The rainy season is over. A period that brings with it a lot of natural disasters from flooding. Destruction of crops, livestock, roads, businesses, bridges, schools, police stations and clinics, among others. The costs are huge for business as well as reconstruction. It is getting dry now and we seem to have it gone until next rainy season.
In 2015, a state of national disaster was declared and it is great to see Malawians united to deal with the crisis. These disasters are perennial but this season it has been unprecedented. Cities of Lilongwe and Blantyre has taken a hit as well.
One major highlight of the disaster has been Blantyre, the country’s commercial hub. Blantyre has been dry and dark because the two parastatals responsible cannot pump water or generate electricity. Siltation in both scenarios appears to be the main problem no matter who takes the blame. It can be a discussion for another day.
A serious after thought is how much is these floods and associated effects are going to cost the country’s economy. The water shortages has been a time bomb waiting to happen given our rapid rate of urbanization. Lilongwe, never known to have these problems has also joined the fray. It’s kind of an equation that runs in trojan cycles. Couldn’t it be time to get implementing strategic ideas as opposed to traditional piecemeal solutions?
It appears we have many climate change and artificial urban planning disasters waiting to happen. Beginning to throw times back, Ndirande and Soche ountains were all green. But the rampant and often misunderstood democracy got all of us building houses all over these mountains. One quick result is Chilobwe flooding from the effects of a bare Soche Mountain. The Chikangawa, Zomba and Dedza forests are topo disappearing and you really cant rule out Chilobwe style disasters in the future.
It is, therefore, worthy noting that a court recently took a tough stance against loggers in one of the parks. Parliament was also vigilant and united in passing a new bill to protect wildlife and the environment. Protecting natural forests, replanting and strict enforcement of laws regarding deforestation remains the main key to mitigating the impact of disasters. After all there is a climate change policy that should be seen to work.
The idea is not start the climate change gospel, but in business intelligence our concern remain spanners to economic prosperity. Some of the areas, especially in urban areas have taken the floods as a result of poor planning. Each person can design their own drainage systems and monitoring of building standards is an elusion. If we look at households as producing units or consumers, these climate change disasters are a huge costs and take away any gains. Any new actions are essentially reconstructive to retain the lost state of affairs. It is a recipe of stagnation.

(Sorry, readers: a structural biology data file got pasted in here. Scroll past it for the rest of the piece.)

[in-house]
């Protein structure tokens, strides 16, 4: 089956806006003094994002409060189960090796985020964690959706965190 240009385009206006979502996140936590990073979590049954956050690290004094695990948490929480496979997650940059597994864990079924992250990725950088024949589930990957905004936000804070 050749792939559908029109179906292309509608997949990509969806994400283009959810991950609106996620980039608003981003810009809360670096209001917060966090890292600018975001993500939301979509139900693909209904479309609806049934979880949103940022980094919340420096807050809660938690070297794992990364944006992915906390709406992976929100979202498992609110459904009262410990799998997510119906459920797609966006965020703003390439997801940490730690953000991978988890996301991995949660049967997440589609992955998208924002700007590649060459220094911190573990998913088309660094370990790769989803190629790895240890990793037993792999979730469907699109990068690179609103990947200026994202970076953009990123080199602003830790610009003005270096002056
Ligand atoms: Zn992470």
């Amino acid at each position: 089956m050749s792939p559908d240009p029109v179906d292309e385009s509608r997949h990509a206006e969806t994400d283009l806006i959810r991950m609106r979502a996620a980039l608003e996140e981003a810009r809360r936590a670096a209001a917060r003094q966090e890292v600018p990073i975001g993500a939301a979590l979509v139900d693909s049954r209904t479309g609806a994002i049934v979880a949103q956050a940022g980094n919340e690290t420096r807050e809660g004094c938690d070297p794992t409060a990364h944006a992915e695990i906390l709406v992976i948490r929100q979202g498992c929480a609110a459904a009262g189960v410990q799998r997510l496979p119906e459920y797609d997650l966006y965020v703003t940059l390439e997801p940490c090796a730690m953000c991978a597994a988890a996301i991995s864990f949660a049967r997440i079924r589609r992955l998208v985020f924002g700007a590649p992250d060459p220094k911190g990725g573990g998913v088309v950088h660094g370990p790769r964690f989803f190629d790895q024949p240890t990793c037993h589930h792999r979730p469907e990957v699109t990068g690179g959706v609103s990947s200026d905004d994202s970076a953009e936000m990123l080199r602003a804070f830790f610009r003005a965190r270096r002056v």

A stitch in time saves nine so goes the adage. There could have been no need to pump water from Salima to Lilongwe, aside its associated controversies, environment cost, financial implications if protecting catchment areas supporting water systems were strictly enforced. It’s a topic for another day, but we can reflect on benefits of sustainable management of the environment such as reducing the impact of man-made natural disasters such as perennial flooding.
It should baffle any strategist for sure. Once it begins to rain, power goes off whether there is flooding or not. And of course the other aspect is the fact water shortages arise due to failures of pumps to work. The line continues every year. Businesses have to stock up on diesel and water to keep running, often below capacity.
And then next day we walk into bank and wondering why it takes weeks to get foreign exchange. Who can competitively export secondary products manufactured using a diesel powered factory? It is impossible. It is for this reason that each year and out, the ease of doing business is far from favorable. The tricky part is that the wait and see approach to infrastructure investment scares the hell out of any potential foreign investor.
The current wave of flooding has hit us at our most vulnerable state in the wake of freezing of donor aid brought about by our own actions. While there has been sympathy and outpouring good will, it is time to let the floods be a renaissance on how we do business.
Precisely, the flooding should be a reminder that we need to build strong systems in our daily areas of life. A prosperous and strong economy naturally is resilient and can fend off easily some of the costs associated with natural calamities. Water and energy providers must wake up to realise that our population is growing and any influx of investment surges demand for such services. Climate change is real and the more we make drastic actions to stop encroachment of forest reserves or catchments areas, the benefits to the economy are far much wider than a mere a balance sheet of utility companies. n